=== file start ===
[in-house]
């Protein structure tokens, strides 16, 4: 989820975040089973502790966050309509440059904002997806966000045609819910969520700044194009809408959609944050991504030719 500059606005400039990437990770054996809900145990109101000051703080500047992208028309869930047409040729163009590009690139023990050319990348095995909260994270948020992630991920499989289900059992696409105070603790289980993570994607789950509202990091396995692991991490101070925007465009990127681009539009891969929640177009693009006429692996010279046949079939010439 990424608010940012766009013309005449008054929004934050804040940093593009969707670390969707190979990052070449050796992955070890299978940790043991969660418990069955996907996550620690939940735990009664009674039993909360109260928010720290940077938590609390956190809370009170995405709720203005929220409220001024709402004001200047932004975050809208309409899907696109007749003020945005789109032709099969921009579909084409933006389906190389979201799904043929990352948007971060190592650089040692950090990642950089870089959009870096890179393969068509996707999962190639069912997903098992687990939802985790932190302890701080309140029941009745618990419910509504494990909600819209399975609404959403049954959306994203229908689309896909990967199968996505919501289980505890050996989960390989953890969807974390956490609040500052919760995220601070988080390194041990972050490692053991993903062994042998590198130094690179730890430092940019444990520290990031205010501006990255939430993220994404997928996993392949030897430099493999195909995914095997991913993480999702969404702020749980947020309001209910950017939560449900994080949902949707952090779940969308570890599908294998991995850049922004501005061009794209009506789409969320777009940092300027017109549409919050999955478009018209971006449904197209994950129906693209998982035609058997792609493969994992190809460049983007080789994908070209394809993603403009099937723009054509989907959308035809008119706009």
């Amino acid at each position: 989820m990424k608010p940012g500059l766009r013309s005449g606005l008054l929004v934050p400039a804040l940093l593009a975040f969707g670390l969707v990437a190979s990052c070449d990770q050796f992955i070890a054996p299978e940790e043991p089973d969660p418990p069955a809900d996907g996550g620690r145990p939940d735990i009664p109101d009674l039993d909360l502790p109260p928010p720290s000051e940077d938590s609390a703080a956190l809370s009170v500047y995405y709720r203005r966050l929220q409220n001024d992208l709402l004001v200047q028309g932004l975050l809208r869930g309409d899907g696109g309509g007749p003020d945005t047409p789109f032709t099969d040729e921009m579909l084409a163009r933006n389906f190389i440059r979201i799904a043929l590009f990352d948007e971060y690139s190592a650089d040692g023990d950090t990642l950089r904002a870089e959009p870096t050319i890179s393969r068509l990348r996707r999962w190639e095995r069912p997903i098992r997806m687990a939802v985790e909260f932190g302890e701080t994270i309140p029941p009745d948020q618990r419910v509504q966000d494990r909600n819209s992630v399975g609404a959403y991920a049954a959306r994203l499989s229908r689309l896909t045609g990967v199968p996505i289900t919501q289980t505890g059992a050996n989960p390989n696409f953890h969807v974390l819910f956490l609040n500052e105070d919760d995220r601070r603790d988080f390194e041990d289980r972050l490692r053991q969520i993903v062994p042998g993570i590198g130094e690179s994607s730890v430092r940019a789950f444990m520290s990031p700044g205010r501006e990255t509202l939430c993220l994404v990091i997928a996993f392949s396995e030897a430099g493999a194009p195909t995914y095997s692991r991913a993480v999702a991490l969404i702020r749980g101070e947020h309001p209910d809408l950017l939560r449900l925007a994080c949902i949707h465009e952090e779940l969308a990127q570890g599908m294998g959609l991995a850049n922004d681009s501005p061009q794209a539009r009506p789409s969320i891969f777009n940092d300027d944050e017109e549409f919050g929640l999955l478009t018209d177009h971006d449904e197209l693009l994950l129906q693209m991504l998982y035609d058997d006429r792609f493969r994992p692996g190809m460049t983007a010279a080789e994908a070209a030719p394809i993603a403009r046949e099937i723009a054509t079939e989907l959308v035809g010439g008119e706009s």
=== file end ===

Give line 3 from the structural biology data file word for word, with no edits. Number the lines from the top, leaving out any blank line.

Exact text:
């Amino acid at each position: 989820m990424k608010p940012g500059l766009r013309s005449g606005l008054l929004v934050p400039a804040l940093l593009a975040f969707g670390l969707v990437a190979s990052c070449d990770q050796f992955i070890a054996p299978e940790e043991p089973d969660p418990p069955a809900d996907g996550g620690r145990p939940d735990i009664p109101d009674l039993d909360l502790p109260p928010p720290s000051e940077d938590s609390a703080a956190l809370s009170v500047y995405y709720r203005r966050l929220q409220n001024d992208l709402l004001v200047q028309g932004l975050l809208r869930g309409d899907g696109g309509g007749p003020d945005t047409p789109f032709t099969d040729e921009m579909l084409a163009r933006n389906f190389i440059r979201i799904a043929l590009f990352d948007e971060y690139s190592a650089d040692g023990d950090t990642l950089r904002a870089e959009p870096t050319i890179s393969r068509l990348r996707r999962w190639e095995r069912p997903i098992r997806m687990a939802v985790e909260f932190g302890e701080t994270i309140p029941p009745d948020q618990r419910v509504q966000d494990r909600n819209s992630v399975g609404a959403y991920a049954a959306r994203l499989s229908r689309l896909t045609g990967v199968p996505i289900t919501q289980t505890g059992a050996n989960p390989n696409f953890h969807v974390l819910f956490l609040n500052e105070d919760d995220r601070r603790d988080f390194e041990d289980r972050l490692r053991q969520i993903v062994p042998g993570i590198g130094e690179s994607s730890v430092r940019a789950f444990m520290s990031p700044g205010r501006e990255t509202l939430c993220l994404v990091i997928a996993f392949s396995e030897a430099g493999a194009p195909t995914y095997s692991r991913a993480v999702a991490l969404i702020r749980g101070e947020h309001p209910d809408l950017l939560r449900l925007a994080c949902i949707h465009e952090e779940l969308a990127q570890g599908m294998g959609l991995a850049n922004d681009s501005p061009q794209a539009r009506p789409s969320i891969f777009n940092d300027d944050e017109e549409f919050g929640l999955l478009t018209d177009h971006d449904e197209l693009l994950l129906q693209m991504l998982y035609d058997d006429r792609f493969r994992p692996g190809m460049t983007a010279a080789e994908a070209a030719p394809i993603a403009r046949e099937i723009a054509t079939e989907l959308v035809g010439g008119e706009s």